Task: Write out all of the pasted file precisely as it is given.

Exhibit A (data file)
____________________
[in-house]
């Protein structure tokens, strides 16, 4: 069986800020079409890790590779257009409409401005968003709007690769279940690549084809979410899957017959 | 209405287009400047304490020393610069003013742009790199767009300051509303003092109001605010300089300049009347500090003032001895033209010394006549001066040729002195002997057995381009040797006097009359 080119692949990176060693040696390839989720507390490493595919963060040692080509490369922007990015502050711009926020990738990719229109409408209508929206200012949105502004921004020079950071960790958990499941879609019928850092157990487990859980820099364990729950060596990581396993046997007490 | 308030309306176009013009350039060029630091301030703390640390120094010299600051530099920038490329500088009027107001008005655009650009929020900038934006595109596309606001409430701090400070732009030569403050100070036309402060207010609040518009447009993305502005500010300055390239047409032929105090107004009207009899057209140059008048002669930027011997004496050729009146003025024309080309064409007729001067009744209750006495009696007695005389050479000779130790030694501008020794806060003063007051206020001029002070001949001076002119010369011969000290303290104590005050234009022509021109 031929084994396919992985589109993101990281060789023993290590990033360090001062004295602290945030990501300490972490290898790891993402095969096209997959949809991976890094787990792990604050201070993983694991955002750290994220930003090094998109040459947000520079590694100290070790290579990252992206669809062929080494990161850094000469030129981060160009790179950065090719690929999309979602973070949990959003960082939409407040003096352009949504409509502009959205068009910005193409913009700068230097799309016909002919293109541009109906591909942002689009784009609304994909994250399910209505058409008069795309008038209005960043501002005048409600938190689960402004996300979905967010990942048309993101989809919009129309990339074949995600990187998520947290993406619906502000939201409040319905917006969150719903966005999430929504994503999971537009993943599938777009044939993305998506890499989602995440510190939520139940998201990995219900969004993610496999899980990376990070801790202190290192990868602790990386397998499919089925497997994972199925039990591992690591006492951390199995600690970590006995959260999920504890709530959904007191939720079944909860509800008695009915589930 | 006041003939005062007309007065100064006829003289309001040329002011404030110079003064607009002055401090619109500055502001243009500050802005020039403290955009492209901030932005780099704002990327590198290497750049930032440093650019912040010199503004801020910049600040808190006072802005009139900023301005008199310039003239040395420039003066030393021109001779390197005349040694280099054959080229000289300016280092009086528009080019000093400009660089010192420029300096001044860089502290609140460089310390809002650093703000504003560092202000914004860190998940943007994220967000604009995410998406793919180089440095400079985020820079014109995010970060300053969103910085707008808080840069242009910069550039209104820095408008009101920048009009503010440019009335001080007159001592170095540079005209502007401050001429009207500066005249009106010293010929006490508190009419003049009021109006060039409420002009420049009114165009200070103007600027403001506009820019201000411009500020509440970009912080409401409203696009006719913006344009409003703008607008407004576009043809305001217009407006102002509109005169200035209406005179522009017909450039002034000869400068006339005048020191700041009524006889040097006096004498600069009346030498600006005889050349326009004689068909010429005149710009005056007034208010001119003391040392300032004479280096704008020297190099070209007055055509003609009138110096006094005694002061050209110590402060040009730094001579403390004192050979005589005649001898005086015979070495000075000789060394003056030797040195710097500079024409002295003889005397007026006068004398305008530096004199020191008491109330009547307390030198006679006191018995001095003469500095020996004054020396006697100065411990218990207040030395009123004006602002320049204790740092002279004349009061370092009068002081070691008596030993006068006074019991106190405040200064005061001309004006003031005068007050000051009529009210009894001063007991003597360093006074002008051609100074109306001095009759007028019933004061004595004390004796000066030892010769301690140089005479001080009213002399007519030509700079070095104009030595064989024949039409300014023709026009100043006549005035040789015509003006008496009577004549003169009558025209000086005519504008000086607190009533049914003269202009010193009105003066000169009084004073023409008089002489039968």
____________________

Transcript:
[in-house]
């Protein structure tokens, strides 16, 4: 069986800020079409890790590779257009409409401005968003709007690769279940690549084809979410899957017959 | 209405287009400047304490020393610069003013742009790199767009300051509303003092109001605010300089300049009347500090003032001895033209010394006549001066040729002195002997057995381009040797006097009359 080119692949990176060693040696390839989720507390490493595919963060040692080509490369922007990015502050711009926020990738990719229109409408209508929206200012949105502004921004020079950071960790958990499941879609019928850092157990487990859980820099364990729950060596990581396993046997007490 | 308030309306176009013009350039060029630091301030703390640390120094010299600051530099920038490329500088009027107001008005655009650009929020900038934006595109596309606001409430701090400070732009030569403050100070036309402060207010609040518009447009993305502005500010300055390239047409032929105090107004009207009899057209140059008048002669930027011997004496050729009146003025024309080309064409007729001067009744209750006495009696007695005389050479000779130790030694501008020794806060003063007051206020001029002070001949001076002119010369011969000290303290104590005050234009022509021109 031929084994396919992985589109993101990281060789023993290590990033360090001062004295602290945030990501300490972490290898790891993402095969096209997959949809991976890094787990792990604050201070993983694991955002750290994220930003090094998109040459947000520079590694100290070790290579990252992206669809062929080494990161850094000469030129981060160009790179950065090719690929999309979602973070949990959003960082939409407040003096352009949504409509502009959205068009910005193409913009700068230097799309016909002919293109541009109906591909942002689009784009609304994909994250399910209505058409008069795309008038209005960043501002005048409600938190689960402004996300979905967010990942048309993101989809919009129309990339074949995600990187998520947290993406619906502000939201409040319905917006969150719903966005999430929504994503999971537009993943599938777009044939993305998506890499989602995440510190939520139940998201990995219900969004993610496999899980990376990070801790202190290192990868602790990386397998499919089925497997994972199925039990591992690591006492951390199995600690970590006995959260999920504890709530959904007191939720079944909860509800008695009915589930 | 006041003939005062007309007065100064006829003289309001040329002011404030110079003064607009002055401090619109500055502001243009500050802005020039403290955009492209901030932005780099704002990327590198290497750049930032440093650019912040010199503004801020910049600040808190006072802005009139900023301005008199310039003239040395420039003066030393021109001779390197005349040694280099054959080229000289300016280092009086528009080019000093400009660089010192420029300096001044860089502290609140460089310390809002650093703000504003560092202000914004860190998940943007994220967000604009995410998406793919180089440095400079985020820079014109995010970060300053969103910085707008808080840069242009910069550039209104820095408008009101920048009009503010440019009335001080007159001592170095540079005209502007401050001429009207500066005249009106010293010929006490508190009419003049009021109006060039409420002009420049009114165009200070103007600027403001506009820019201000411009500020509440970009912080409401409203696009006719913006344009409003703008607008407004576009043809305001217009407006102002509109005169200035209406005179522009017909450039002034000869400068006339005048020191700041009524006889040097006096004498600069009346030498600006005889050349326009004689068909010429005149710009005056007034208010001119003391040392300032004479280096704008020297190099070209007055055509003609009138110096006094005694002061050209110590402060040009730094001579403390004192050979005589005649001898005086015979070495000075000789060394003056030797040195710097500079024409002295003889005397007026006068004398305008530096004199020191008491109330009547307390030198006679006191018995001095003469500095020996004054020396006697100065411990218990207040030395009123004006602002320049204790740092002279004349009061370092009068002081070691008596030993006068006074019991106190405040200064005061001309004006003031005068007050000051009529009210009894001063007991003597360093006074002008051609100074109306001095009759007028019933004061004595004390004796000066030892010769301690140089005479001080009213002399007519030509700079070095104009030595064989024949039409300014023709026009100043006549005035040789015509003006008496009577004549003169009558025209000086005519504008000086607190009533049914003269202009010193009105003066000169009084004073023409008089002489039968």